View CaptainSkully's profile

CaptainSkully

1190 posts in 2210 days


#5 posted 02-05-2010 05:48 PM

Thanks Vincent. I’ll keep that in mind. I’m glad I left the router setup, so it’ll be easy to tweak as needed. I’ve drawn a line on the router table for the depth for a point of reference.

-- You can't control the wind, but you can trim your sails

View stefang's profile

stefang

13017 posts in 1986 days


#6 posted 02-05-2010 10:17 PM

A blog on doing this joint step by step would be real useful. I too understand that you have to make the cut in one pass. I tried mine out a long time ago, but I didn’t have the fine adjustment feature then and it didn’t turn out very well. I knew at the time it was due to my lack of knowledge as well. I’ve got a better router now with table top fine adjustment, so I am thinking of giving it another go. I would be a darn useful bit for mitered corners. I thought to let you know this because you are not the only one who has had problems with this cutter. I have this bit in two sizes and I would like to use the small one on mitered boxes. Don’t give up! You will get there.

-- Mike, an American living in Norway.

View stefang's profile

stefang

13017 posts in 1986 days


#7 posted 02-05-2010 11:21 PM

I found some websites showing how to use lock miter bits. If you just google “USING LOCK MITER BITS” a selection of websites and video will appear. The videos all have different approaches on how to best set up your bit. The basic things I learned is that the the center point of the bit has to be lined up with the center line of the stock both the horizontal cut and vertical cut. Also the fence should be in the same position for both cuts. Set-up blocks are very useful, but you need a set for each stock thickness. You should make them from your final and successful test cuts. I also learned that you can take more than one pass when cutting your stock.In one of the videos this was done by first determining the final position of the fence. Then using a fence shim to reduce the depth of cut on the first passes and then removing the shim for the last passes (that is horiz. and Vert.)

-- Mike, an American living in Norway.

View Vincent Nocito's profile

Vincent Nocito

437 posts in 2016 days


#8 posted 02-05-2010 11:50 PM

MLCS has both written instructions and a short video on using the lock miter bit. It may help.

View stefang's profile

stefang

13017 posts in 1986 days


#9 posted 02-06-2010 12:31 PM

Thanks very much for this reference Vincent, it’s the best one I’ve seen to date. I needed those too. The written instructions are real good and together with the video tells the whole story. I printed out the instructs to have with me in the shop. I like the part about clamping a stop behind the final fence setting and then adjusting the fence to take lighter cuts, moving the fence back towards the stop after each cut and then a final cut against the stop. That sounds like it would be a lot easier on the router, and MLCS says you get a cleaner cut as well.

-- Mike, an American living in Norway.

View Tim Dahn's profile

Tim Dahn

1467 posts in 2217 days


#10 posted 02-06-2010 01:01 PM

Looks like a simple fix to move the fence and make another pass if you can afford loose some width on the legs.

-- Good judgement comes from experience and experience comes from poor judgement.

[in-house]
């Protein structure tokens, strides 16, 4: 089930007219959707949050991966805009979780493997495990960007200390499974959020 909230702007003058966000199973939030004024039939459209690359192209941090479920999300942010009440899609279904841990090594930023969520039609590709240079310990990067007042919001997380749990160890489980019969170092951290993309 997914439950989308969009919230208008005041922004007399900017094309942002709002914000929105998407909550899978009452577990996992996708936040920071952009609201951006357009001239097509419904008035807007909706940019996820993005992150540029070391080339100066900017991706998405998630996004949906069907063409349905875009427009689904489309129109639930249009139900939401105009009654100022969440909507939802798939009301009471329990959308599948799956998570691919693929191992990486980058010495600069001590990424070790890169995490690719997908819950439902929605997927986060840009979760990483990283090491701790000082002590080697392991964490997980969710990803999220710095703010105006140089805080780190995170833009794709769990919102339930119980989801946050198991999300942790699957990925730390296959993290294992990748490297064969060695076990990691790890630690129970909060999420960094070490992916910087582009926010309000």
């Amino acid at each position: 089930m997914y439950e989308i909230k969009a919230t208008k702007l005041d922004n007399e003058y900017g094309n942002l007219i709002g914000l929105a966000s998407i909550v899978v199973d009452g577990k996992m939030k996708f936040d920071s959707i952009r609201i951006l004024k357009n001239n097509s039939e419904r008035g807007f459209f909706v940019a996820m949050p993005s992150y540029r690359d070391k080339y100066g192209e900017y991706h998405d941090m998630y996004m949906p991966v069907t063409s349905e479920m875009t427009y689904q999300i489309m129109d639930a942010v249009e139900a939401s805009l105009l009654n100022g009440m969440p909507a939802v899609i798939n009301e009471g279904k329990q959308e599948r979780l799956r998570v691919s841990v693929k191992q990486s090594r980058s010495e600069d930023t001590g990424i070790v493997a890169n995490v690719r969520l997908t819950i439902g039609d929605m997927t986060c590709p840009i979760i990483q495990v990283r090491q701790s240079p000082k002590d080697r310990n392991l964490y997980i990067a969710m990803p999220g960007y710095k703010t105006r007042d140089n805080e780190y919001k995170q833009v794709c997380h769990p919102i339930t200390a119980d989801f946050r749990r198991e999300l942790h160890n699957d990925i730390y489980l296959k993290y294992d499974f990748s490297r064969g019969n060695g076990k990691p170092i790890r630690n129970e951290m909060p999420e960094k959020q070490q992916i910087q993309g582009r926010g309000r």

View CaptainSkully's profile

CaptainSkully

1190 posts in 2210 days


#11 posted 02-06-2010 05:16 PM

Thanks Vincent! Gizmodyne mentioned shimming when I posted the next installment. It makes perfect sense when you can’t move the fence once it’s setup, but don’t want to take such a big bite. Cutting the edges at 45 degrees certainly didn’t work. I wish I’d done a bit more research. I’m not terribly happy with the way my joint turned out, but I can live with it (see my next installment).

Timbo, it’s not a s simple as it looks, believe me. I spent almost two hours on setting this up. It’s a lot more dynamic than it looks. If you fix one thing, you throw off another. The fence must remain stationary once it’s setup for the two edges to mate properly.

-- You can't control the wind, but you can trim your sails

View stefang's profile

stefang

13017 posts in 1986 days


#12 posted 02-06-2010 08:34 PM

Ok Cap’n. I spent some time in the shop today setting up my lock miter bit. I learned a few tricks that save time. I had to test cut of course and I used MCLS method on their video.

The key to set-up is understanding how the bit height relates to you stock thickness. The top of the top cutter has to be at the same height as the thickness of your stock. I just used my shop made height gauge to set it. First I set it to my stock thickness using the actual stock. Then I positioned it over the bit and adjusted the bit height to the same setting. The fence position was even easier. The front of the fence intersects with with the top edge of the top cutter where it goes from a 45 degree angle to horizontal. That’s it. A practice cut should be almost right on and require very very little adjustment for final position.

I found that it was easier to use the long grain edge of my test piece and than cutting across the grain. You get an easier, cleaner cut and it gives you the same info. I will say that I spent a lot of time fooling around until I understood the basics. After that everything went smooth. All the same, I can appreciate your frustration with this bit. Nothing in life worth knowing is easy to learn!! Good luck.

-- Mike, an American living in Norway.